Blockchain-based, AI compute protocol Gensyn raises $43 million in a16z-led round

The blockchain-based marketplace protocol enables developers to build AI systems using connected hardware and paying on demand.
Blockchain-based, AI compute protocol Gensyn raises $43 million in a16z-led round

London-based Gensyn has raised $43 million in a Series A funding round. The company offers a blockchain-based protocol that connects buyers and sellers of compute power, offering a cryptographic verification system to provide proof that the machine learning work sent has been completed correctly.

The startup’s $43 million Series A round was led by A16z Crypto, with CoinFund, Canonical Crypto, Protocol Labs, Eden Block, Maven 11, and a number of angel investors including machine translation pioneer Oriol Vinyalas participating.

“We’ve entered a new industrial revolution. Steam, electricity, and the internet respectively powered the previous three. If it’s not already clear from the way you’ve been querying information with ChatGPT, generating code with Copilot, or the rapidly-shortening timelines for human-level Artificial General Intelligence: ours is a revolution of intelligence - and it’s fueled by computational power,” said Gensyn Co-founder Harry Grieve.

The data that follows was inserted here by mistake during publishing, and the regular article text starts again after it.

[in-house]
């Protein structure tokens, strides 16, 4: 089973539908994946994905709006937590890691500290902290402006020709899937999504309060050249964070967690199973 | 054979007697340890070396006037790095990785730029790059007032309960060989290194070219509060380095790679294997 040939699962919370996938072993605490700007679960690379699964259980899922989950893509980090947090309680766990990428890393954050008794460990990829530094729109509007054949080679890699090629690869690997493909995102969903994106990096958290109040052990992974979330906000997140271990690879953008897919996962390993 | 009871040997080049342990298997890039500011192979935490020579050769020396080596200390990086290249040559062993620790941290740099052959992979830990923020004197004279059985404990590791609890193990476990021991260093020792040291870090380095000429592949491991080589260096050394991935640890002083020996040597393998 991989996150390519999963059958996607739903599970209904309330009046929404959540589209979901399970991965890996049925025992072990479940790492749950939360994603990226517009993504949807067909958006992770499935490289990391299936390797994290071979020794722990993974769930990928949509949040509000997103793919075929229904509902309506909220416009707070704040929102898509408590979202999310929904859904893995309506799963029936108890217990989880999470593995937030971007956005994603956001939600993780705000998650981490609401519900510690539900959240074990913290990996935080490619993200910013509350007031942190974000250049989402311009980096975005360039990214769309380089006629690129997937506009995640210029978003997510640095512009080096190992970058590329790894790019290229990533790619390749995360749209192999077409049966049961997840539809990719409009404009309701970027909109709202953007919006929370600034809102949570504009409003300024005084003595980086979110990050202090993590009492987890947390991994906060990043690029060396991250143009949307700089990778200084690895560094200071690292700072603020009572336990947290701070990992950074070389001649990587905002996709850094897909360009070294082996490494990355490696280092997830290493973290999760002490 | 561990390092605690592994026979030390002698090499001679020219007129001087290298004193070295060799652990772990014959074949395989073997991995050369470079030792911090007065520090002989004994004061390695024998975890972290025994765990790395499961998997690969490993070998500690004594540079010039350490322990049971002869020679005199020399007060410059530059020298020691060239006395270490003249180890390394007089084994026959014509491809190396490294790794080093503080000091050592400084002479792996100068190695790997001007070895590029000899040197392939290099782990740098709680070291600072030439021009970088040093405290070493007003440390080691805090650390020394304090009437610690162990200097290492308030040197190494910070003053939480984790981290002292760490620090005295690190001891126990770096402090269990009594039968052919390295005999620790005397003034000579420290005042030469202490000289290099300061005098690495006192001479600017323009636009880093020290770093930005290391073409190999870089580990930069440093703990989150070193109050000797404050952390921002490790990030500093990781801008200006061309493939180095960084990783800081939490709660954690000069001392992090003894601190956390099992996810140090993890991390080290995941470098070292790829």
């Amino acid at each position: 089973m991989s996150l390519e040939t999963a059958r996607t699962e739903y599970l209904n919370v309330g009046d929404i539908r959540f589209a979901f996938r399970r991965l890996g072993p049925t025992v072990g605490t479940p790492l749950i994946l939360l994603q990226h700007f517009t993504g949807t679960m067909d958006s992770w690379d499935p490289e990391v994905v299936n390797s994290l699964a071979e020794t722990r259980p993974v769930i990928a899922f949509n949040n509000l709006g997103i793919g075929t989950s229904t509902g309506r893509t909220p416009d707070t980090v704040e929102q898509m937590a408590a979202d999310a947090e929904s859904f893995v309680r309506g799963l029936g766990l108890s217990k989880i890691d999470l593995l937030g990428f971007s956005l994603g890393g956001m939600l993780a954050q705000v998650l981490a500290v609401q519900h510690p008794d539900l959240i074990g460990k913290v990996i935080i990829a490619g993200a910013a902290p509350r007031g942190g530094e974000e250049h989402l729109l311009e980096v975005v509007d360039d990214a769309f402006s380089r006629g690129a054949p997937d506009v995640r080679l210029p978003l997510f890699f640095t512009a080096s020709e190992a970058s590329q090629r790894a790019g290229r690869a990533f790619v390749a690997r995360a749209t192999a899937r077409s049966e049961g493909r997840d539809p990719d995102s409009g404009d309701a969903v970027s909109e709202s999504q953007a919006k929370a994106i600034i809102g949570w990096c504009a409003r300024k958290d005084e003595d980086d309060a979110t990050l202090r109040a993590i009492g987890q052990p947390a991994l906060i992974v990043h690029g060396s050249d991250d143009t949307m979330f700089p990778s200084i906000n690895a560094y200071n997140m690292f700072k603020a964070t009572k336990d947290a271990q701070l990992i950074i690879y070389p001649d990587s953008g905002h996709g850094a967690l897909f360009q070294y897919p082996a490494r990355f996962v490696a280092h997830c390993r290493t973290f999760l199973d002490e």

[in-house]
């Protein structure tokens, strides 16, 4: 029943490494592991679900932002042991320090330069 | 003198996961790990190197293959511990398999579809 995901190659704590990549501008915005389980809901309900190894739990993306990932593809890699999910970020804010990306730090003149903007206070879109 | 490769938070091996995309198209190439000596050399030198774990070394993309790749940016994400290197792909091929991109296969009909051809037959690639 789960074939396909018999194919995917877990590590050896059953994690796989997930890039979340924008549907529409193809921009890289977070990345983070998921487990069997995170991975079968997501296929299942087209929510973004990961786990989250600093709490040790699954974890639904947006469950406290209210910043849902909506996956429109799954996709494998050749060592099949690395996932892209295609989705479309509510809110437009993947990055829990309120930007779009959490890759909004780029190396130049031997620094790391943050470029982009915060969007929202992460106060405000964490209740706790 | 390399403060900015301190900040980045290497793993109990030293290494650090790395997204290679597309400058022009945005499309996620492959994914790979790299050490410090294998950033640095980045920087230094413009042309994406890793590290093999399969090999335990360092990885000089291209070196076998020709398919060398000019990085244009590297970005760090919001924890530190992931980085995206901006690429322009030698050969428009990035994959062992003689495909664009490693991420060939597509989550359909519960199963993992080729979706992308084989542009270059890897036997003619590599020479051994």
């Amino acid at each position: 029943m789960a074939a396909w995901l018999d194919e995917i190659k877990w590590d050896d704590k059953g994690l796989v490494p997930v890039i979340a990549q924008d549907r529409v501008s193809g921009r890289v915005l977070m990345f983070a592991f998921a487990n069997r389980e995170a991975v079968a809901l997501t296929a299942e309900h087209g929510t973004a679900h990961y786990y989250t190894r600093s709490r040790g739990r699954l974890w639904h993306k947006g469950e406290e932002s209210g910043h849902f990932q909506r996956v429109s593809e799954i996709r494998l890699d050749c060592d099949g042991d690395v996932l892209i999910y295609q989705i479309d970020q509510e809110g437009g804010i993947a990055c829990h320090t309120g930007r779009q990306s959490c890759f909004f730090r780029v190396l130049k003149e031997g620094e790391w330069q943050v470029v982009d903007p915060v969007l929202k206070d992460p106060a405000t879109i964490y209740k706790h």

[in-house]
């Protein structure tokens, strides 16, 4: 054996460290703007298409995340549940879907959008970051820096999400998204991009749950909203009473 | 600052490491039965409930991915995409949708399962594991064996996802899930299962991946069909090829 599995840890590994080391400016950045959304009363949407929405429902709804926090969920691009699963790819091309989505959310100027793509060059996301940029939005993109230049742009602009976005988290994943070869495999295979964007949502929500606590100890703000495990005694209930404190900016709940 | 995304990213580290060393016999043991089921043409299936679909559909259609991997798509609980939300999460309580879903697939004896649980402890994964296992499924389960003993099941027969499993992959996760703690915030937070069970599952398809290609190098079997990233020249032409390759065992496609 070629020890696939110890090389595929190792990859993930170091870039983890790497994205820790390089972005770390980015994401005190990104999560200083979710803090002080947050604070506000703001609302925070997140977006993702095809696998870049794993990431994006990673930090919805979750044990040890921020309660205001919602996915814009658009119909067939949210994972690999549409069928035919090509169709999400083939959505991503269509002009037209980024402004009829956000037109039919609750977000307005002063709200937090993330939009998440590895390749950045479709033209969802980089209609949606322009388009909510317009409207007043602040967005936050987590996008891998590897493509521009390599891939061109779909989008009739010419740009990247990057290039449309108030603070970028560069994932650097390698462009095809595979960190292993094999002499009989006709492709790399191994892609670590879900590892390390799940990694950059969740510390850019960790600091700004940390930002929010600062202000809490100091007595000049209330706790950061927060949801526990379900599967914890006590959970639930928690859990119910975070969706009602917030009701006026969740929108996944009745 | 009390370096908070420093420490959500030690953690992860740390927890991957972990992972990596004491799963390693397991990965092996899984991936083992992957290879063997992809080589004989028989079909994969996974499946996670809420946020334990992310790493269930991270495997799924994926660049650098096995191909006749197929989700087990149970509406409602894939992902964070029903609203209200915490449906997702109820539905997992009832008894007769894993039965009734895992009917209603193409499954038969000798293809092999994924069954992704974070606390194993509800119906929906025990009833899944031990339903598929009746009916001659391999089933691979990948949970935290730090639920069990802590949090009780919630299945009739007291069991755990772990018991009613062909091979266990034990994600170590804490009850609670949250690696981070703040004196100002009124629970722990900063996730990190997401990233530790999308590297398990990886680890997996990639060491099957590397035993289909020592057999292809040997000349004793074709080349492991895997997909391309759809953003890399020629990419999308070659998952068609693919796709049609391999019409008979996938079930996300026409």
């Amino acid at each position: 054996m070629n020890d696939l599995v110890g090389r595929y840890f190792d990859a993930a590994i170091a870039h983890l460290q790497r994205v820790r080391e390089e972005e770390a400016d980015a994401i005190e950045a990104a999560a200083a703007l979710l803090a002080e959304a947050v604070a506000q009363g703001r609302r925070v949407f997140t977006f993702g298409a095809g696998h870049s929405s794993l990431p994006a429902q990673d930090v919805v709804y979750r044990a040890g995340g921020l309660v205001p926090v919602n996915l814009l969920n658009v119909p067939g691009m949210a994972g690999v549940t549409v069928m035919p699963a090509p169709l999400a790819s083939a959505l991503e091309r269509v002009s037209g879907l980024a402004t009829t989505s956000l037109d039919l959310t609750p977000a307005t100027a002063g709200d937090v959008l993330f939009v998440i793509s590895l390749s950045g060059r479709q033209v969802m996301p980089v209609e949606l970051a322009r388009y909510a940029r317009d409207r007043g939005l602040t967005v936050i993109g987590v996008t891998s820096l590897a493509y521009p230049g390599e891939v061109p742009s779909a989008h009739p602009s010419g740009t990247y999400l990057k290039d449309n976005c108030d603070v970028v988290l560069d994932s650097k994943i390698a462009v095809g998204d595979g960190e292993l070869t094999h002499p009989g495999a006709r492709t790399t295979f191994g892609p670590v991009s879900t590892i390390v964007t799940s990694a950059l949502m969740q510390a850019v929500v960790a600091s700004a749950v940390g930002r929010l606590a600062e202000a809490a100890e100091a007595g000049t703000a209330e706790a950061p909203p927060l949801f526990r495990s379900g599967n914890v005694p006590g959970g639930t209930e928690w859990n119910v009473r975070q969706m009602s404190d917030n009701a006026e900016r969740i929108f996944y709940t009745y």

If you ever plugged into UC Berkeley’s SETI@home or the Covid-days Folding@home project(s), you’ve essentially got the gist of what Gensyn is working on - harnessing the compute power present in large-scale networks.

Now if the subject of vast amounts of compute power for extended periods of time is ringing any bells, then yes, you’re spot on when you point to anything AI related, and more specifically, the development thereof.

With the thesis that prohibitively costly access to cloud computing platforms including AWS and Azure is a major bottleneck holding back the true potential of AI development, three years ago, Gensyn set out on a journey to cut the middlemen out of the process and provide to power of compute to any and all that wanted it.

According to Grieve, “Creating a decentralised network of devices that anyone can access to train machine learning models cuts out the margins of intermediaries (e.g. AWS) and sharply increases supply. This has a significant, deflationary effect on the price of compute; in turn, that allows for bigger models for the same price and, for many, the ability to simply have a seat at the table for training large models. It means better models. It means the right to build your own models and not be beholden to the economic and technical influence of incumbents. It means computational liberty. It means the world will be unrecognizable in 5 years.”

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